The law says the penalty
for assaulting a male person is imprisonment for three years but that same act
committed against a female person attracts a penalty of two years in prison.

Do you agree that it
smirks of some discrimination; I would have thought that assaulting a female
should have the stiffer punishment.

Kindly share your thoughts
on the subject matter and let us know what you think.


Adedunmade Onibokun

Photo Credit – www.myfloridalaw.com 
Your suicide attempt had better be successful

Your suicide attempt had better be successful

are all supposed to have our individual freedoms right?To do what we want and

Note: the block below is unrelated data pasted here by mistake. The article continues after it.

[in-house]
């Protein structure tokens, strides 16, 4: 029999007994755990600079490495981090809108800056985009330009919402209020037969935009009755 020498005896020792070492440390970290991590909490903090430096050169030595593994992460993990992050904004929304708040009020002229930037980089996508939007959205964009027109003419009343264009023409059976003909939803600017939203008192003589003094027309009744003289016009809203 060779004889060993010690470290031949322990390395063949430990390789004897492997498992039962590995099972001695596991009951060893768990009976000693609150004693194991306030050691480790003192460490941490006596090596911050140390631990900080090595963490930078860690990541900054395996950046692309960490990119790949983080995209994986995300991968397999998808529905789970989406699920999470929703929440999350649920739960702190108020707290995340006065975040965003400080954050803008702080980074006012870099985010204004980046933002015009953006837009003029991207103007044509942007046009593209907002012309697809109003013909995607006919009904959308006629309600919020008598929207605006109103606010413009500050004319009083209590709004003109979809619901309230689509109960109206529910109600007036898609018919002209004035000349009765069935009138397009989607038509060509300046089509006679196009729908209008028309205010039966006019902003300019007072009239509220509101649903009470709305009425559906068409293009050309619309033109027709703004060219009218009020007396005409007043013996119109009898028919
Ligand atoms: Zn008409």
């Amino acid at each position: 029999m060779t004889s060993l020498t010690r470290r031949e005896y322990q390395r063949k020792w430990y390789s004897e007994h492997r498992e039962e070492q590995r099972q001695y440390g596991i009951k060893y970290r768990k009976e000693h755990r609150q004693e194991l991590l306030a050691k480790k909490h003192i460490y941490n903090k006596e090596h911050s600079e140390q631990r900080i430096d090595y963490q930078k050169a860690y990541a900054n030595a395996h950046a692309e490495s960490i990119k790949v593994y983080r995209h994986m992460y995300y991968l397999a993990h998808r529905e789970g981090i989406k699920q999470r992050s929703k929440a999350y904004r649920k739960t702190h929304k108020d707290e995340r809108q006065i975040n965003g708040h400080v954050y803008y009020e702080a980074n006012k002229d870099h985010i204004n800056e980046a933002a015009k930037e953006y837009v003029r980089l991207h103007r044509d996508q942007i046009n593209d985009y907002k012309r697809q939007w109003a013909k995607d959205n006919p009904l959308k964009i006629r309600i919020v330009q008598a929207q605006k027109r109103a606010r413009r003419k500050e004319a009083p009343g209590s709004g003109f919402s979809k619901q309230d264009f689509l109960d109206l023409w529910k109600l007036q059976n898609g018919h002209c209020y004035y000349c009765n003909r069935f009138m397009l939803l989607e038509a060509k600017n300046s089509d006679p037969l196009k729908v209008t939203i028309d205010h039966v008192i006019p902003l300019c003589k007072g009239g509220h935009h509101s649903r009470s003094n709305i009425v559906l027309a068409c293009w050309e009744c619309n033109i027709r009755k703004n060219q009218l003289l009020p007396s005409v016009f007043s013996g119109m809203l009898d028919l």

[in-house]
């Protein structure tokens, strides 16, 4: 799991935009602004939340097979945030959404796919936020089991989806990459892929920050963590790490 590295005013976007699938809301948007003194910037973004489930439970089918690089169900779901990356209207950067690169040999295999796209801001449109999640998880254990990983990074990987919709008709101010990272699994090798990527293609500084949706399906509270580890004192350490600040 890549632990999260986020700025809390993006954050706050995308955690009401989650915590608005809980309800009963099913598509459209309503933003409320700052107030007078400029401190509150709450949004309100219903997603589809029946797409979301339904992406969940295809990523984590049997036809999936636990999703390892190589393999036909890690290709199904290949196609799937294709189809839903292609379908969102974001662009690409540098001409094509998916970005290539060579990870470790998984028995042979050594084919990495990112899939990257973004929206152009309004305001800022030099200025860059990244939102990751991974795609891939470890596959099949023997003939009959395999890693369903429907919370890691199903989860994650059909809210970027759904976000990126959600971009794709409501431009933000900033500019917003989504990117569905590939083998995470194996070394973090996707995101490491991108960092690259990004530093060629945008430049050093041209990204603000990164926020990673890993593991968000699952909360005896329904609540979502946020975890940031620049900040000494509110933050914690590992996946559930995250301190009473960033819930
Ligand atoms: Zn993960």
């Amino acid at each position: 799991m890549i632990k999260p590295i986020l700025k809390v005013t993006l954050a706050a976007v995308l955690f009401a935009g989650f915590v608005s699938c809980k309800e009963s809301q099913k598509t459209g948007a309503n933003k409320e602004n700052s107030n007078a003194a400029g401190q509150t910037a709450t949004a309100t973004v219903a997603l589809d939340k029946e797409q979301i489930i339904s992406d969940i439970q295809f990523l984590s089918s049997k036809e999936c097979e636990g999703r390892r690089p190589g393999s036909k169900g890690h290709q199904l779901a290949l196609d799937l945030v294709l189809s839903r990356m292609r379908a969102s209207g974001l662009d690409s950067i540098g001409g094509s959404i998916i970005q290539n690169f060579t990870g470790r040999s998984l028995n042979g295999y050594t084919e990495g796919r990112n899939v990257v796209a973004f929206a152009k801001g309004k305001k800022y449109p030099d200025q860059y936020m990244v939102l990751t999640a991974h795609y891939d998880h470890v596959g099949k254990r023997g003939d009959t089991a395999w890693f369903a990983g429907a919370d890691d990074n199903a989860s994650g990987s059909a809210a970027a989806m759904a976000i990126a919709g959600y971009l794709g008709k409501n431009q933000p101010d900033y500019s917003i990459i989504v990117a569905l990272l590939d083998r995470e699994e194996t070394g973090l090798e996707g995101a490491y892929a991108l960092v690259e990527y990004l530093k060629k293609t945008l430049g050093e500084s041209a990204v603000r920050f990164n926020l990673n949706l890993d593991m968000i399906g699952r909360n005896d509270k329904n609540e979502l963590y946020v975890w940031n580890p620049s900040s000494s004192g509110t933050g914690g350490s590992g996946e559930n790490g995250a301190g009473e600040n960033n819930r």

how we want, as long as it does not hurt any other person. That’s what our
basic human rights are based on. But the above position isn’t true, if not,
being homosexual will not be an offence in Nigeria and we will be able to kill
ourselves. That’s right, suicide is a crime. I wonder why though, it’s not like
I am killing someone else.  
to Section 326 of the Criminal Code Act, CAP C38, LFN 2004:

person who –
Procures another to kill
himself; or
Counsels another to kill
himself and thereby induces him to do so, or
Aids another in killing
guilty of a felony and is liable to imprisonment for life. 
Section 327, states that any person
who attempts to kill himself is guilty of a misdemeanour and is liable to
imprisonment for one year. 
the law seeks to prevent people from committing suicide based on moral grounds,
however, one question that bothers me is, assuming someone wants to kill